|Publication number||US7485277 B1|
|Application number||US 12/142,975|
|Publication date||Feb 3, 2009|
|Filing date||Jun 20, 2008|
|Priority date||Mar 4, 2002|
|Also published as||US20030164472|
|Publication number||12142975, 142975, US 7485277 B1, US 7485277B1, US-B1-7485277, US7485277 B1, US7485277B1|
|Inventors||Timothy J. Shepodd, George M. Buffleben|
|Original Assignee||Sandia Corporation|
|Export Citation||BiBTeX, EndNote, RefMan|
|Patent Citations (8), Classifications (34), Legal Events (1)|
|External Links: USPTO, USPTO Assignment, Espacenet|
This application is a divisional application of prior U.S. application Ser. No. 10/891,533 filed Jul. 14, 2004 now U.S. Pat. No. 7,422,701 which is a Continuation-in-Part of prior application Ser. No. 10/091,044, filed Mar. 4, 2002, now abandoned.
This invention was made with Government support under contract no. DE-AC04-94AL85000 awarded by the U.S. Department of Energy to Sandia Corporation. The Government has certain rights in the invention, including a paid-up license and the right, in limited circumstances, to require the owner of any patent issuing in this invention to license others on reasonable terms.
The present invention is directed to a hydrogen getter material comprising a mixture of a polyphenyl ether and a hydrogenation catalyst, preferably a metal selected from Group VIII of the Periodic Table of the Elements.
In many applications the presence of hydrogen and its isotopes, arising from various chemical and electrochemical corrosion reactions, can be detrimental. Hydrogen can evolve from corrosion by atmospheric gases by stray electric currents, from electronic devices, which can include batteries operating in normal or abnormal condition, and from leaky hydrogen piping. The accumulation of hydrogen can present a significant fire and/or explosion hazard particularly in sealed components where special precautions may need to be taken to prevent dangerously high internal pressures from developing. Hydrogen corrosion is a particular problem in downhole fiber optic systems. Hydrogen attack in fiber optic systems reduces the optical transmission efficiency of these devices.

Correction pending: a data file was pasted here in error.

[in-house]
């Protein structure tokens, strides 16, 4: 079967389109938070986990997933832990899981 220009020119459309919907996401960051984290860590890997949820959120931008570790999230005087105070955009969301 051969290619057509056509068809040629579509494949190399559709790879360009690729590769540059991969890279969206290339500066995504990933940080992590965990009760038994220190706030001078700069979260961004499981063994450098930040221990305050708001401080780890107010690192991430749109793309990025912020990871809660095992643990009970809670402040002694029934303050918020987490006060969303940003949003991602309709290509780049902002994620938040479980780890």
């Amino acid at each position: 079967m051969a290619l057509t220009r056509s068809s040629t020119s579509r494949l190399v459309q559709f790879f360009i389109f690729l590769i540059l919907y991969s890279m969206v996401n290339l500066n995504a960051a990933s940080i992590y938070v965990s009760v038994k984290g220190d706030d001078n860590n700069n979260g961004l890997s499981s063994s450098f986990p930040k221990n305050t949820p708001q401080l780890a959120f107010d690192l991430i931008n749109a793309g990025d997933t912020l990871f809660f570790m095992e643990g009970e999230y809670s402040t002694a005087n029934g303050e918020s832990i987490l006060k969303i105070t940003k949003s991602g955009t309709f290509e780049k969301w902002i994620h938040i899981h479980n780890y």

It has long been known that hydrogen absorbing materials, known as getters, can be used to counteract hydrogen accumulation. Ayers et al. discuss the use of active metals such as zirconium or titanium, and alloys thereof in U.S. Pat. No. 4,512,721. These metals are capable of maintaining low hydrogen partial pressures but have the disadvantage of requiring high temperatures for initial activation and/or ongoing operation (generally greater than 300° C.) because of the necessity to diffuse surface contaminants into the bulk metal, thereby providing a fresh surface for continued hydrogen absorption.